Experiences with REP
Janette Valdez, 4th grade teacher, Rogan G. Adanza, Mathematics teacher for 8th grade students and Regan Dagadas, regional coordinator of the Department of Education, would like to share their experiences with implementing REP with you.
Janette Valdez is a 4th grade Philipino language teacher in Palimbang, in the province Sultan Kudarat, south Mindanao. She teaches at the Kolong Kolong Elementary. Two years ago she heard about the Respect Education Program and decided to give it a try, even though the term ‘respect’ was somewhat confusing.
“ Our country is maybe known for violence but the level of aggression here is much
lower than elsewhere. For example, I am a Christian and teach at a Muslim school.
My experience is that mean acts are not in our nature. I was curious about points
of view from the ‘outside’. Introducing new teaching methods are helpful, but need funding that is not always there.
Janette, like most teachers, faces classes of 60 tot 70 children, and with these numbers and an education system from the US, where the learning-context is very different, bespoke strategies can enrich the quality of learning. And also can save the teachers themselves. “Normally teachers here break down after a couple of years. It is very hard to handle so many individuals year in year out. I myself broke down too. We have large numbers of students. We have to work on strategies and methods on how to handle these, to make our children more attentive, more creative, via play, sharing and caring. Several modules (from the Respect Education program) I could use right away, like the Adaptve Learning module, which works very well for my students”.
“This is now my 6th year in public schools. I used to get sometimes quite frustrated when my students did not learn, were not paying attention, weren’t listening. I realized these thoughts were about me; I wanted them to be like me. Now I think the other way around: it’s about them. I am the teacher. I give them knowledge, and I accept every child has his/her own style of learning. A small change in perspective can have a enormous impact on the quaity of teaching”.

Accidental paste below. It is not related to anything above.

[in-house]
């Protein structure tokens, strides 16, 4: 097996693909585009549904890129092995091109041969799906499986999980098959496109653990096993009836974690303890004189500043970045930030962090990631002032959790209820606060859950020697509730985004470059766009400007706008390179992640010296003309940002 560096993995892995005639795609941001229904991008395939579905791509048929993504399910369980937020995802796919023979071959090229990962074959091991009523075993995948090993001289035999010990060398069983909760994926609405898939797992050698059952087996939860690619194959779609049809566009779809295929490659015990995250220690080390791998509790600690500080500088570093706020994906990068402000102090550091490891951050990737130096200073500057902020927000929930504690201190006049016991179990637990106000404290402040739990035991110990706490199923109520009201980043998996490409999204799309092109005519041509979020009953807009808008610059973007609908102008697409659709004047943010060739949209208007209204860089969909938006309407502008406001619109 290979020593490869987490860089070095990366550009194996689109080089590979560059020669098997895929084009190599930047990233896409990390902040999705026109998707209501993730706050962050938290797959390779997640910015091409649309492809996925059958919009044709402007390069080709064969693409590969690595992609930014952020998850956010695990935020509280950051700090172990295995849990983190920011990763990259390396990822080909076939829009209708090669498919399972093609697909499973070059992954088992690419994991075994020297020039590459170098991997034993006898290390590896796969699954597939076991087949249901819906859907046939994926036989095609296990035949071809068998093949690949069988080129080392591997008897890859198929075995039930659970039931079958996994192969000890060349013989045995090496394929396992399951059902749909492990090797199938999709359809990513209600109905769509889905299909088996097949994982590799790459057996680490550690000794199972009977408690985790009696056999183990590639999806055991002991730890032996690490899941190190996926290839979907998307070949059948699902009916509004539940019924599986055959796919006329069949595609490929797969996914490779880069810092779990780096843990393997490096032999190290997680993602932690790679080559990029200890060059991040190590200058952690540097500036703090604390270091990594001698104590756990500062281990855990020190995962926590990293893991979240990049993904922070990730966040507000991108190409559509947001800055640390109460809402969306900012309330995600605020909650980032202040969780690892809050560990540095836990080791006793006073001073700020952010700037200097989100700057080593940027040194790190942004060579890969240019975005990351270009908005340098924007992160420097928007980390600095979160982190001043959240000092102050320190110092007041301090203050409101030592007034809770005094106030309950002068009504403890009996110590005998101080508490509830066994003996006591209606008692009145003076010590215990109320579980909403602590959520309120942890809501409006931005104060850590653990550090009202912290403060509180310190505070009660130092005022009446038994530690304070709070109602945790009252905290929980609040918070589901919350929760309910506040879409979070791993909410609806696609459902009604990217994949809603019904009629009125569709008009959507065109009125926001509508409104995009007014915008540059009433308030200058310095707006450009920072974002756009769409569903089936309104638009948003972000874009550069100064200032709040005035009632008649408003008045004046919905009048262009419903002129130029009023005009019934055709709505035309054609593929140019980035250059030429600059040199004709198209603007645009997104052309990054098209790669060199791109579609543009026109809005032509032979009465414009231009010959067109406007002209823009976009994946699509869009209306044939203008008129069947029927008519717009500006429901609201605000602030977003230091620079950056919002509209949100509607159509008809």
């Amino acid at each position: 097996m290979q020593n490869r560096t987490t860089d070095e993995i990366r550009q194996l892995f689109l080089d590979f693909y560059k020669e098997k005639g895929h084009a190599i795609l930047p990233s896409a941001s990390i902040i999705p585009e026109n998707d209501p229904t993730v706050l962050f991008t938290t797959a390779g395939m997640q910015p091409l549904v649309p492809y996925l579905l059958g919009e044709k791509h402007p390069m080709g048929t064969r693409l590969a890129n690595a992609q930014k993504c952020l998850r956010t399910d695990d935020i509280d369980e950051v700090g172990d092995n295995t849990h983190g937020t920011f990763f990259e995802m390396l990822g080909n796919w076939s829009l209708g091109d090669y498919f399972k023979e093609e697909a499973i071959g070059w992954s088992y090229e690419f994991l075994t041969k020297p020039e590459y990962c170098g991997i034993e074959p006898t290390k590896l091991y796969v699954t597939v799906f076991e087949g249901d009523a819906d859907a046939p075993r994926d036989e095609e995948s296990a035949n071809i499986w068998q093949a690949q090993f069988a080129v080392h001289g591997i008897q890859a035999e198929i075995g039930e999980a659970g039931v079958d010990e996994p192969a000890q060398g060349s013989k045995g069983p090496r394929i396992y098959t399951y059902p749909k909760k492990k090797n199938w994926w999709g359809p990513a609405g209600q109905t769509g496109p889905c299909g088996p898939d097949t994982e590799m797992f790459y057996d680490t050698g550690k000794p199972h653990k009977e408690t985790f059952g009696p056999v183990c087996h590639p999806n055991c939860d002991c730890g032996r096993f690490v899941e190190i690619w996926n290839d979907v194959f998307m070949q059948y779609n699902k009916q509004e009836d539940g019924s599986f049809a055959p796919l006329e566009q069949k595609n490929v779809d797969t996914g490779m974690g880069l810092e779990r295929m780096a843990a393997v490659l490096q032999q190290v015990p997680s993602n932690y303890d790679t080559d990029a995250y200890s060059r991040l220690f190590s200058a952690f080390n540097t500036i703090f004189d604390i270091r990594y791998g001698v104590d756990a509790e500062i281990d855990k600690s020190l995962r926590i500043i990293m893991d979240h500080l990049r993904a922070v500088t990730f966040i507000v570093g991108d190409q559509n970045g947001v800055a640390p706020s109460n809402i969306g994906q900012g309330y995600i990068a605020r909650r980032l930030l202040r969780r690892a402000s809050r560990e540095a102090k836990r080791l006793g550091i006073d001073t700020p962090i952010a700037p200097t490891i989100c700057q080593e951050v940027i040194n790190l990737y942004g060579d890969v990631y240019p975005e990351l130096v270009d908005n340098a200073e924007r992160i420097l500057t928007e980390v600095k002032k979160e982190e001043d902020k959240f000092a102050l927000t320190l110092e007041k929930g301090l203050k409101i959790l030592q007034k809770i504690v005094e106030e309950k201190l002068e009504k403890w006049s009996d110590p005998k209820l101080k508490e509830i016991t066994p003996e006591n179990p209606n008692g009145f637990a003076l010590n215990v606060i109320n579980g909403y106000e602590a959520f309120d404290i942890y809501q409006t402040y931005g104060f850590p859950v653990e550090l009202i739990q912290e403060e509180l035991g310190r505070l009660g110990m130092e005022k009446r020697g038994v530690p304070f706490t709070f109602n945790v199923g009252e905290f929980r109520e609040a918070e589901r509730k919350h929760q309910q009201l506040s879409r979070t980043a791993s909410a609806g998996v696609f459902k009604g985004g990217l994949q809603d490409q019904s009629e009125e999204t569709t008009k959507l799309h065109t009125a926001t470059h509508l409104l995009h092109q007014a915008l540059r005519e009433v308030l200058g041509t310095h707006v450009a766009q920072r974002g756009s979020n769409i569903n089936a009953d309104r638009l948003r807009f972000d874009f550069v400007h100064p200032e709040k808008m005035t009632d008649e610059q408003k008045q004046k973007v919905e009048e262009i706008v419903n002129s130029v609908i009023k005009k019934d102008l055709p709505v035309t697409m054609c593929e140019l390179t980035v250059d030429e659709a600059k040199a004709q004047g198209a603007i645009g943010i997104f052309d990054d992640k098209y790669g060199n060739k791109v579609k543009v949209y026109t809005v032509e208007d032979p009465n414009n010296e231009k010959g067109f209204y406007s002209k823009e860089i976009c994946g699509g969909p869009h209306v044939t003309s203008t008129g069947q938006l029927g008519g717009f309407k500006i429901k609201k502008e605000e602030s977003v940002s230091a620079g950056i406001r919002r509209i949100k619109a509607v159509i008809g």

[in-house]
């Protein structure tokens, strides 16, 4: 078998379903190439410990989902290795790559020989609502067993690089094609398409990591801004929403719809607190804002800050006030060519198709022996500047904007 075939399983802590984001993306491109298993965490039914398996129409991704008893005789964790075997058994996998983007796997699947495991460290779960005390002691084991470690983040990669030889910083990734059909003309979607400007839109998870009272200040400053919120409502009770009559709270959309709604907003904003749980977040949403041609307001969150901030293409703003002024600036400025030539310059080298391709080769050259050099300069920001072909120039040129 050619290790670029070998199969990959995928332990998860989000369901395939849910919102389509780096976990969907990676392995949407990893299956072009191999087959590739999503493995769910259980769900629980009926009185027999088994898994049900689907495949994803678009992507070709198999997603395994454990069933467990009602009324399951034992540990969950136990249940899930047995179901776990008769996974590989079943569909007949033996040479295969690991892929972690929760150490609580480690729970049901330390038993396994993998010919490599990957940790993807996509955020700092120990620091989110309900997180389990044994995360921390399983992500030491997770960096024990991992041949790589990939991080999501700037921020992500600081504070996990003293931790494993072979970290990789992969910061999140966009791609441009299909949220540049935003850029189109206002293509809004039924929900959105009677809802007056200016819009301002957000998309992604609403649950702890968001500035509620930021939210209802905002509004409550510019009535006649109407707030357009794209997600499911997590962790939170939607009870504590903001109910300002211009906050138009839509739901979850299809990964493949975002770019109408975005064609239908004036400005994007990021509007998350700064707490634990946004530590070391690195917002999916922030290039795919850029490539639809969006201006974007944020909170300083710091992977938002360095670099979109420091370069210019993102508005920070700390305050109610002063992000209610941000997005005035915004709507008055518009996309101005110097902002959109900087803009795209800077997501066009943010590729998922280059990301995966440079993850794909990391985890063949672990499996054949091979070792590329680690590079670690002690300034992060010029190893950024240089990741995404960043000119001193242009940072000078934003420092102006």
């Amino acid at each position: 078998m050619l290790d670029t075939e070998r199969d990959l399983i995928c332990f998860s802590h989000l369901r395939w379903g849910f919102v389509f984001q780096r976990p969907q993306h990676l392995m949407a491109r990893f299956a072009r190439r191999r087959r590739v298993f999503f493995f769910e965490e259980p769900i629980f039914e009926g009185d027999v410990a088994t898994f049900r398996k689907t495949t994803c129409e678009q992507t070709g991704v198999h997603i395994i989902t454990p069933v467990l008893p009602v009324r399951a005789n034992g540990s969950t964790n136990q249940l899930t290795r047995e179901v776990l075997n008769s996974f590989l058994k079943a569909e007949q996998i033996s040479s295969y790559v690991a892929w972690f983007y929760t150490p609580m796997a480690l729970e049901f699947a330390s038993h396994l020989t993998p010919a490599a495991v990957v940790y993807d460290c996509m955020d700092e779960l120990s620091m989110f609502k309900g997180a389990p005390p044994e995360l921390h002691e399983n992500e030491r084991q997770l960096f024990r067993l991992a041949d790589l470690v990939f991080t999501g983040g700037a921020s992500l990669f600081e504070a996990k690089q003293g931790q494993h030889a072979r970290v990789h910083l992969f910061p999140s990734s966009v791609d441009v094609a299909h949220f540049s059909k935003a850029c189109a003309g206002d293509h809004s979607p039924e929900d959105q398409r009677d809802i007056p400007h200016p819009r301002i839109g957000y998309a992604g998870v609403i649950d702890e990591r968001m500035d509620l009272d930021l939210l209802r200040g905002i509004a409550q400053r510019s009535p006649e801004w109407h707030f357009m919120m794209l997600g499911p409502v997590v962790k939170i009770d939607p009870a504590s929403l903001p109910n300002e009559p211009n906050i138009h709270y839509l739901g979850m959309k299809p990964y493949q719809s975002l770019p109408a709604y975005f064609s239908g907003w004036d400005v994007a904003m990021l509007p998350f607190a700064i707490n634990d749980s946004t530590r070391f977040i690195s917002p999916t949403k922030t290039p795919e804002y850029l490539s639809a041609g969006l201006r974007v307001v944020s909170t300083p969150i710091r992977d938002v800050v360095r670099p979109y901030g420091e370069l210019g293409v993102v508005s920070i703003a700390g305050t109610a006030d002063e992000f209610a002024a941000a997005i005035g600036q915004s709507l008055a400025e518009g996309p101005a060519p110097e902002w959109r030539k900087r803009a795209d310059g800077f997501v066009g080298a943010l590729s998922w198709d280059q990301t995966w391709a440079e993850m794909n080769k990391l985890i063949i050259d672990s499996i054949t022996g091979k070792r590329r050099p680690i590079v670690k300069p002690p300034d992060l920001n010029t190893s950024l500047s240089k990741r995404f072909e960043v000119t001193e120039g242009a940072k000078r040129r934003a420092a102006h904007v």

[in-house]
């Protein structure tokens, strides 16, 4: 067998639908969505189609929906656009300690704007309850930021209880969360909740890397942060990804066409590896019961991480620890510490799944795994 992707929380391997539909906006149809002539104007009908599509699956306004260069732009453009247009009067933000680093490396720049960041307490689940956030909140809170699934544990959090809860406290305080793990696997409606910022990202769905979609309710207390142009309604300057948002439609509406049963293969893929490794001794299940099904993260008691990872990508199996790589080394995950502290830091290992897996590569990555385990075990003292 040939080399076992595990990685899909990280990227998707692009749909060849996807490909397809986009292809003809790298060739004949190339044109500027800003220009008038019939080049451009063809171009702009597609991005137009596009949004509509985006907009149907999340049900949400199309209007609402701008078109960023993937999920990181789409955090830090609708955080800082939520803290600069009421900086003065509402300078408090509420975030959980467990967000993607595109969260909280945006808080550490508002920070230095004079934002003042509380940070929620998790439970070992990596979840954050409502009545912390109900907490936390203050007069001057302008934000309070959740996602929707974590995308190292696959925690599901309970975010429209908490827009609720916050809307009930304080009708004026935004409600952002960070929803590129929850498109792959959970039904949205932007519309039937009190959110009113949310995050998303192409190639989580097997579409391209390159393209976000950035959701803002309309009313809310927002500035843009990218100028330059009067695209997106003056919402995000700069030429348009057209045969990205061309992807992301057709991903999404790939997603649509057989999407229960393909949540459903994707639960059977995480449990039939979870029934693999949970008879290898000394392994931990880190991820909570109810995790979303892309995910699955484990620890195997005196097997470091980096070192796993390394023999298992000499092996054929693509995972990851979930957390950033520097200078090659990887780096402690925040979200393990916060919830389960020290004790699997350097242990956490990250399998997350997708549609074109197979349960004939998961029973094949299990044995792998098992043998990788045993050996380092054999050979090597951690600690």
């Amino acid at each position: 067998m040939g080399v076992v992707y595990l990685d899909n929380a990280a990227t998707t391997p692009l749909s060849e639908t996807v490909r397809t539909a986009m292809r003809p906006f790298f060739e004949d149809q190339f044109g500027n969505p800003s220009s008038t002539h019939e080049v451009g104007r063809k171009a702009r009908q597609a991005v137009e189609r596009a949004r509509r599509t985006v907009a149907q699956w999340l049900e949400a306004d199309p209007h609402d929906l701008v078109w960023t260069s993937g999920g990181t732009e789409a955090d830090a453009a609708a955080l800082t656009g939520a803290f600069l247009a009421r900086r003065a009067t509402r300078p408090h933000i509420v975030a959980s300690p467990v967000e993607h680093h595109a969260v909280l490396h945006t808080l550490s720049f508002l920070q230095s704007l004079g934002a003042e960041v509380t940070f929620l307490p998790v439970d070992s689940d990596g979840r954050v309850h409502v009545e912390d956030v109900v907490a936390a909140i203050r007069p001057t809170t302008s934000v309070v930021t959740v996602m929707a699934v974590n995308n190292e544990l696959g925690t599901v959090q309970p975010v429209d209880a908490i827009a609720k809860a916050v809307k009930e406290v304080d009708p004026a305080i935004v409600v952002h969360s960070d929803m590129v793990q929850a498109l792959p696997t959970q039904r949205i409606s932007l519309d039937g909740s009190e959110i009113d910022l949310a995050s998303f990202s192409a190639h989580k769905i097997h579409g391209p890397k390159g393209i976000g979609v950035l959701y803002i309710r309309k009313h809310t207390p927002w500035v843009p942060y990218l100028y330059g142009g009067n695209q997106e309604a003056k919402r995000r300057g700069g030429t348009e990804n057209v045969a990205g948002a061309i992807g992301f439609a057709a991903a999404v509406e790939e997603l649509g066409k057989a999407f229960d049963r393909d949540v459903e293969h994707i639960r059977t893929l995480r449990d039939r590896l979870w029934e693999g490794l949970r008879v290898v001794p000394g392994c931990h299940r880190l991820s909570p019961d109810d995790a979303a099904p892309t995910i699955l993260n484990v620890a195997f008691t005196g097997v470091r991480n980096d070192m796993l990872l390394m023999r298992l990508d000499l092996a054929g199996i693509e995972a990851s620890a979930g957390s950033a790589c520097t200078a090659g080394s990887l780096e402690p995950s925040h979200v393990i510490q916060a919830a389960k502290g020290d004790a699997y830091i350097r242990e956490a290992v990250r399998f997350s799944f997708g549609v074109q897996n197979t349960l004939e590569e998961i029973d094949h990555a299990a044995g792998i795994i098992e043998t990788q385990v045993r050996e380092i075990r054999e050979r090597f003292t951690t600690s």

4th grade teacher
“The Respect Education program works for me. I use Adaptive Learning, Multiple Intelligence and Cooperative Learning. Change will not be abrupt however. All my students are almost adults, they all have their particular characters. I have seen several very promising developments. Very imporant for instance, is that bullying has decreased by half since we took up this kind of teaching. My students are more responsible about their choices, in the way they talk and how they act. They want to finish their studies. This is a direct effect of Respect Education”.
“The methodology has the potential to change the future of our students, and it has changed me too. I do not consider myself particulary good in teaching for instance, but the program did boost my ego as a teacher and I gained effective skills. Not all teachers were given the opportunity to attend the seminars. I hope this will change in the future. My goal is change, step by step. It’s not only about the diploma, it’s also about our future together".
Rogan G. Adanza is a Mathematics teacher for 8th grade students, between 14 and 16 years old. He teaches at Digos City National High School, in the province of Davao del Sur, south Mindanao. Like his colleagues, Rogan’s classes consist of 60-70 children.